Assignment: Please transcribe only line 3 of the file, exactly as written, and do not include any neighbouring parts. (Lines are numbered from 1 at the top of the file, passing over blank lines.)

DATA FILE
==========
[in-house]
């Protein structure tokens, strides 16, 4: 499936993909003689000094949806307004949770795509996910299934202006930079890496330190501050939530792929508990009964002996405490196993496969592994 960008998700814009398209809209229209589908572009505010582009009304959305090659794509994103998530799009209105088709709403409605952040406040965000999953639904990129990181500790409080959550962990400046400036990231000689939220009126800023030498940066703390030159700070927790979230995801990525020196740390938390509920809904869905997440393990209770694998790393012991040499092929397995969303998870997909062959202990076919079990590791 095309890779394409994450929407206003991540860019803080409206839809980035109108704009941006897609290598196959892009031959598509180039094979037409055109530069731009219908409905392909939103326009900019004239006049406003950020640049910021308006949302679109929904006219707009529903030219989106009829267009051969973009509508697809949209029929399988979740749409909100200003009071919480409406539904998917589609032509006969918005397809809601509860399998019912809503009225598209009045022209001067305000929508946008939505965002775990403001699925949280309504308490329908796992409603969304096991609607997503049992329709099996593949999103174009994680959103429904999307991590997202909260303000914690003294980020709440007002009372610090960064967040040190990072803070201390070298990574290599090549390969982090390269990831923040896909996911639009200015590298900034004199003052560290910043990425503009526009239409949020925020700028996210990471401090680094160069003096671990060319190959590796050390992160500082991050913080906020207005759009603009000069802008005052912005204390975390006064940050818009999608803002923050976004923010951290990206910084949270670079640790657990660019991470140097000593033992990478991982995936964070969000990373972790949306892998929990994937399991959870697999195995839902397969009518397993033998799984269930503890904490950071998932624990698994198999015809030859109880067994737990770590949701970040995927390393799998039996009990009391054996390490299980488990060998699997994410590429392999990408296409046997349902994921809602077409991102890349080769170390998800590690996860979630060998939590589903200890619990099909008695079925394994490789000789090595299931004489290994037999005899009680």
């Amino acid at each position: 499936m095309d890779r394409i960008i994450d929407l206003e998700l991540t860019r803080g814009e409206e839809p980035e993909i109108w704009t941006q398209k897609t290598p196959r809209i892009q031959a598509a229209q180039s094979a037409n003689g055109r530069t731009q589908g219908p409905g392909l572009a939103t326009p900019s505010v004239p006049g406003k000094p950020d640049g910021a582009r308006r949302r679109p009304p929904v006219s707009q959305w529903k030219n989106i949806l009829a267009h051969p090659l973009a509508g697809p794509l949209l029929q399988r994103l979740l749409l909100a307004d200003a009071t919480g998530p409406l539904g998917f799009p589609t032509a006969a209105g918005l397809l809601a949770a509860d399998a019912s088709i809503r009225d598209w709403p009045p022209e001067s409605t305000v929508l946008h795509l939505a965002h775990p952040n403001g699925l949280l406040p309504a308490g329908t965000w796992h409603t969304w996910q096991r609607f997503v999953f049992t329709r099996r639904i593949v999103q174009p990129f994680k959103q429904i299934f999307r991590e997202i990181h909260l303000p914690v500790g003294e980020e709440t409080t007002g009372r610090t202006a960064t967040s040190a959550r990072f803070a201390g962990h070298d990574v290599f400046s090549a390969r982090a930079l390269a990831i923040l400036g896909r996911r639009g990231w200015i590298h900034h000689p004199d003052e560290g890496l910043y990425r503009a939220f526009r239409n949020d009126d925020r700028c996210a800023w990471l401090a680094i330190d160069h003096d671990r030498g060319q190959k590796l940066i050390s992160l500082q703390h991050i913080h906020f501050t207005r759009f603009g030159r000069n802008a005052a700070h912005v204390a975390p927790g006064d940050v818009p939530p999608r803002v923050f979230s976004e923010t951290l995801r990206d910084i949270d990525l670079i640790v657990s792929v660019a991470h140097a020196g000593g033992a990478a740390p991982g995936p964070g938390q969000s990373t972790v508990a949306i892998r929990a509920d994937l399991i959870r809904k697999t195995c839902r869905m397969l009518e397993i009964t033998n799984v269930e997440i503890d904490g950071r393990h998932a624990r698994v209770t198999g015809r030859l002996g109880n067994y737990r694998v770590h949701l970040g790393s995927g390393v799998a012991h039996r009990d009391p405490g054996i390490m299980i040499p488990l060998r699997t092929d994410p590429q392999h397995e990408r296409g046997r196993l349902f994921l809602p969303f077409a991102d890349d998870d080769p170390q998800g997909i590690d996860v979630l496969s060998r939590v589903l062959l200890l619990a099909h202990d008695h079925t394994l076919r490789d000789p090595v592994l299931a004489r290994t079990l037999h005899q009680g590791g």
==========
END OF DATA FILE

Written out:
């Amino acid at each position: 499936m095309d890779r394409i960008i994450d929407l206003e998700l991540t860019r803080g814009e409206e839809p980035e993909i109108w704009t941006q398209k897609t290598p196959r809209i892009q031959a598509a229209q180039s094979a037409n003689g055109r530069t731009q589908g219908p409905g392909l572009a939103t326009p900019s505010v004239p006049g406003k000094p950020d640049g910021a582009r308006r949302r679109p009304p929904v006219s707009q959305w529903k030219n989106i949806l009829a267009h051969p090659l973009a509508g697809p794509l949209l029929q399988r994103l979740l749409l909100a307004d200003a009071t919480g998530p409406l539904g998917f799009p589609t032509a006969a209105g918005l397809l809601a949770a509860d399998a019912s088709i809503r009225d598209w709403p009045p022209e001067s409605t305000v929508l946008h795509l939505a965002h775990p952040n403001g699925l949280l406040p309504a308490g329908t965000w796992h409603t969304w996910q096991r609607f997503v999953f049992t329709r099996r639904i593949v999103q174009p990129f994680k959103q429904i299934f999307r991590e997202i990181h909260l303000p914690v500790g003294e980020e709440t409080t007002g009372r610090t202006a960064t967040s040190a959550r990072f803070a201390g962990h070298d990574v290599f400046s090549a390969r982090a930079l390269a990831i923040l400036g896909r996911r639009g990231w200015i590298h900034h000689p004199d003052e560290g890496l910043y990425r503009a939220f526009r239409n949020d009126d925020r700028c996210a800023w990471l401090a680094i330190d160069h003096d671990r030498g060319q190959k590796l940066i050390s992160l500082q703390h991050i913080h906020f501050t207005r759009f603009g030159r000069n802008a005052a700070h912005v204390a975390p927790g006064d940050v818009p939530p999608r803002v923050f979230s976004e923010t951290l995801r990206d910084i949270d990525l670079i640790v657990s792929v660019a991470h140097a020196g000593g033992a990478a740390p991982g995936p964070g938390q969000s990373t972790v508990a949306i892998r929990a509920d994937l399991i959870r809904k697999t195995c839902r869905m397969l009518e397993i009964t033998n799984v269930e997440i503890d904490g950071r393990h998932a624990r698994v209770t198999g015809r030859l002996g109880n067994y737990r694998v770590h949701l970040g790393s995927g390393v799998a012991h039996r009990d009391p405490g054996i390490m299980i040499p488990l060998r699997t092929d994410p590429q392999h397995e990408r296409g046997r196993l349902f994921l809602p969303f077409a991102d890349d998870d080769p170390q998800g997909i590690d996860v979630l496969s060998r939590v589903l062959l200890l619990a099909h202990d008695h079925t394994l076919r490789d000789p090595v592994l299931a004489r290994t079990l037999h005899q009680g590791g």